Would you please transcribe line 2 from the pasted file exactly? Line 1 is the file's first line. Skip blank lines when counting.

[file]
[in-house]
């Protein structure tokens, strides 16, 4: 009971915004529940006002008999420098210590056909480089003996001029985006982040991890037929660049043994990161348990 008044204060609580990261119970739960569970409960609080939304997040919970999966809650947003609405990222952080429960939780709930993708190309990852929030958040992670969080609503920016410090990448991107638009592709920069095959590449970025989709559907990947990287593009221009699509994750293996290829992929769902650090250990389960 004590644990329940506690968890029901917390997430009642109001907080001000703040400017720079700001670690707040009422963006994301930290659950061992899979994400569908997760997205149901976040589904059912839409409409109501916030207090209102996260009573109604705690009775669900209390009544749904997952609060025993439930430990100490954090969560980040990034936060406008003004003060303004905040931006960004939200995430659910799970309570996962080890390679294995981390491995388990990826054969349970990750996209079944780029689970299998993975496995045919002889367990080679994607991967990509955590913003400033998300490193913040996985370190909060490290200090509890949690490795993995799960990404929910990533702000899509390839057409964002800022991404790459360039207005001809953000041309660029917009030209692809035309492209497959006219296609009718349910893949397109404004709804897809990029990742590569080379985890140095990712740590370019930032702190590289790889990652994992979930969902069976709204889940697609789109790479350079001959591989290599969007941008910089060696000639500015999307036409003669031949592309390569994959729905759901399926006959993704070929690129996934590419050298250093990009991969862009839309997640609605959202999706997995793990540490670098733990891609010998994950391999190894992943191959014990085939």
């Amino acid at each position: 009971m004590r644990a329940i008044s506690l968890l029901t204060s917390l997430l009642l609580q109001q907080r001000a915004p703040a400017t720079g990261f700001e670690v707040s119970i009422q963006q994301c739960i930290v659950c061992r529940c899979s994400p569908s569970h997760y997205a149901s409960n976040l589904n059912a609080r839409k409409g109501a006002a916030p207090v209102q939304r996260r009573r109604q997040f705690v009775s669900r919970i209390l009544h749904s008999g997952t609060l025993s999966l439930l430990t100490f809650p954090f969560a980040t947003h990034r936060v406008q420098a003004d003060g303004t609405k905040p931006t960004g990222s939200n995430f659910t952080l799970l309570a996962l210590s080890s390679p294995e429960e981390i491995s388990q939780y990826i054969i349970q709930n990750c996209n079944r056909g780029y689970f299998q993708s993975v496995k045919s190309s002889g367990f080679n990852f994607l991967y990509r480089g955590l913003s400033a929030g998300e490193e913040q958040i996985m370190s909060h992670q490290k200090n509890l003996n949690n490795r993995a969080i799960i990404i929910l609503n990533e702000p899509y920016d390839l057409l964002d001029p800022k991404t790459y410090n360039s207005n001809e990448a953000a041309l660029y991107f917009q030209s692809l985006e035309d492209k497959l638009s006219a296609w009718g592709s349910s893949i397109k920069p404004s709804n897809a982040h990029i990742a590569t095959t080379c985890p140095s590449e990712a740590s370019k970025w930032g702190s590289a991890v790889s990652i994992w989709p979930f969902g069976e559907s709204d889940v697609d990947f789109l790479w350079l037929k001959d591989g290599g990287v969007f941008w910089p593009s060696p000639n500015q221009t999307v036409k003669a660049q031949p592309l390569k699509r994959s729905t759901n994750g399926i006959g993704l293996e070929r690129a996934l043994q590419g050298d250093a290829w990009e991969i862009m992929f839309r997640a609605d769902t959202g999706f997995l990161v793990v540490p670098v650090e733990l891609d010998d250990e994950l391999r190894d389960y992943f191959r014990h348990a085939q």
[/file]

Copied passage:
């Protein structure tokens, strides 16, 4: 009971915004529940006002008999420098210590056909480089003996001029985006982040991890037929660049043994990161348990 008044204060609580990261119970739960569970409960609080939304997040919970999966809650947003609405990222952080429960939780709930993708190309990852929030958040992670969080609503920016410090990448991107638009592709920069095959590449970025989709559907990947990287593009221009699509994750293996290829992929769902650090250990389960 004590644990329940506690968890029901917390997430009642109001907080001000703040400017720079700001670690707040009422963006994301930290659950061992899979994400569908997760997205149901976040589904059912839409409409109501916030207090209102996260009573109604705690009775669900209390009544749904997952609060025993439930430990100490954090969560980040990034936060406008003004003060303004905040931006960004939200995430659910799970309570996962080890390679294995981390491995388990990826054969349970990750996209079944780029689970299998993975496995045919002889367990080679994607991967990509955590913003400033998300490193913040996985370190909060490290200090509890949690490795993995799960990404929910990533702000899509390839057409964002800022991404790459360039207005001809953000041309660029917009030209692809035309492209497959006219296609009718349910893949397109404004709804897809990029990742590569080379985890140095990712740590370019930032702190590289790889990652994992979930969902069976709204889940697609789109790479350079001959591989290599969007941008910089060696000639500015999307036409003669031949592309390569994959729905759901399926006959993704070929690129996934590419050298250093990009991969862009839309997640609605959202999706997995793990540490670098733990891609010998994950391999190894992943191959014990085939």